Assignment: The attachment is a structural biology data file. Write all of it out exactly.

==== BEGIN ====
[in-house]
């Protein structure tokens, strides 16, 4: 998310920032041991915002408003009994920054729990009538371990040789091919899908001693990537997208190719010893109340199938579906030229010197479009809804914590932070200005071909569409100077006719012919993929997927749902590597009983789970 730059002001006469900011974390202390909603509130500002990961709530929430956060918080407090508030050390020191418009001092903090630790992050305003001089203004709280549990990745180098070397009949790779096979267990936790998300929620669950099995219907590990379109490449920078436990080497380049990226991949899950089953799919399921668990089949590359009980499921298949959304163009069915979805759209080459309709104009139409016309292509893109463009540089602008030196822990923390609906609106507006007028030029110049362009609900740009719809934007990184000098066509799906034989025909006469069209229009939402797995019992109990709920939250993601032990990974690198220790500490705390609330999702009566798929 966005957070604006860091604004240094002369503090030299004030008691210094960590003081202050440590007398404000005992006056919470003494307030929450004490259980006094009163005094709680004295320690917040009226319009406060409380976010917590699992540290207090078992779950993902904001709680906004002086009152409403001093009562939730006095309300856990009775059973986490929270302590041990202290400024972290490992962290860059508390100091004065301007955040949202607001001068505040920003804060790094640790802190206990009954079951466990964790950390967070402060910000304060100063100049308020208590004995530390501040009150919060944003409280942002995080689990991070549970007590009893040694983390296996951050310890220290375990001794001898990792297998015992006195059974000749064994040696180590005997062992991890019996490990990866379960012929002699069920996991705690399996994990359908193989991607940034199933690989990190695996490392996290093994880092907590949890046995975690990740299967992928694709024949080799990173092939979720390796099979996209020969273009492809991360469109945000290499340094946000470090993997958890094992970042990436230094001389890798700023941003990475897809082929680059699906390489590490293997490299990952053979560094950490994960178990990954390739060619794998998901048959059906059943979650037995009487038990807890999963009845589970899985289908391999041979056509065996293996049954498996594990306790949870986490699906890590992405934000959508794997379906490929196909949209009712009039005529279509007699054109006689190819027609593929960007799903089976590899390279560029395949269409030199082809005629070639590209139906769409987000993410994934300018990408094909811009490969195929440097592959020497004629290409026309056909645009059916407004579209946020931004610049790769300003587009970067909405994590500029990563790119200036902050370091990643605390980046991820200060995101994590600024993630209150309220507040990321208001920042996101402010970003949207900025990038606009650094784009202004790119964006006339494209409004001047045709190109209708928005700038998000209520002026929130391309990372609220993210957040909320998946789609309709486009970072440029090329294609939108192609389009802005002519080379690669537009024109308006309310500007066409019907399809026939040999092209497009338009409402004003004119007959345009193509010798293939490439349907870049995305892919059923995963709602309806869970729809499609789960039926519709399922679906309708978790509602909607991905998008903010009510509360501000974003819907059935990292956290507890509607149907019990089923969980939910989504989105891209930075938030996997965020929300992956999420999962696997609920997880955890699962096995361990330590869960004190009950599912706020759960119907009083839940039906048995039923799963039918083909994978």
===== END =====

[in-house]
């Protein structure tokens, strides 16, 4: 998310920032041991915002408003009994920054729990009538371990040789091919899908001693990537997208190719010893109340199938579906030229010197479009809804914590932070200005071909569409100077006719012919993929997927749902590597009983789970 730059002001006469900011974390202390909603509130500002990961709530929430956060918080407090508030050390020191418009001092903090630790992050305003001089203004709280549990990745180098070397009949790779096979267990936790998300929620669950099995219907590990379109490449920078436990080497380049990226991949899950089953799919399921668990089949590359009980499921298949959304163009069915979805759209080459309709104009139409016309292509893109463009540089602008030196822990923390609906609106507006007028030029110049362009609900740009719809934007990184000098066509799906034989025909006469069209229009939402797995019992109990709920939250993601032990990974690198220790500490705390609330999702009566798929 966005957070604006860091604004240094002369503090030299004030008691210094960590003081202050440590007398404000005992006056919470003494307030929450004490259980006094009163005094709680004295320690917040009226319009406060409380976010917590699992540290207090078992779950993902904001709680906004002086009152409403001093009562939730006095309300856990009775059973986490929270302590041990202290400024972290490992962290860059508390100091004065301007955040949202607001001068505040920003804060790094640790802190206990009954079951466990964790950390967070402060910000304060100063100049308020208590004995530390501040009150919060944003409280942002995080689990991070549970007590009893040694983390296996951050310890220290375990001794001898990792297998015992006195059974000749064994040696180590005997062992991890019996490990990866379960012929002699069920996991705690399996994990359908193989991607940034199933690989990190695996490392996290093994880092907590949890046995975690990740299967992928694709024949080799990173092939979720390796099979996209020969273009492809991360469109945000290499340094946000470090993997958890094992970042990436230094001389890798700023941003990475897809082929680059699906390489590490293997490299990952053979560094950490994960178990990954390739060619794998998901048959059906059943979650037995009487038990807890999963009845589970899985289908391999041979056509065996293996049954498996594990306790949870986490699906890590992405934000959508794997379906490929196909949209009712009039005529279509007699054109006689190819027609593929960007799903089976590899390279560029395949269409030199082809005629070639590209139906769409987000993410994934300018990408094909811009490969195929440097592959020497004629290409026309056909645009059916407004579209946020931004610049790769300003587009970067909405994590500029990563790119200036902050370091990643605390980046991820200060995101994590600024993630209150309220507040990321208001920042996101402010970003949207900025990038606009650094784009202004790119964006006339494209409004001047045709190109209708928005700038998000209520002026929130391309990372609220993210957040909320998946789609309709486009970072440029090329294609939108192609389009802005002519080379690669537009024109308006309310500007066409019907399809026939040999092209497009338009409402004003004119007959345009193509010798293939490439349907870049995305892919059923995963709602309806869970729809499609789960039926519709399922679906309708978790509602909607991905998008903010009510509360501000974003819907059935990292956290507890509607149907019990089923969980939910989504989105891209930075938030996997965020929300992956999420999962696997609920997880955890699962096995361990330590869960004190009950599912706020759960119907009083839940039906048995039923799963039918083909994978």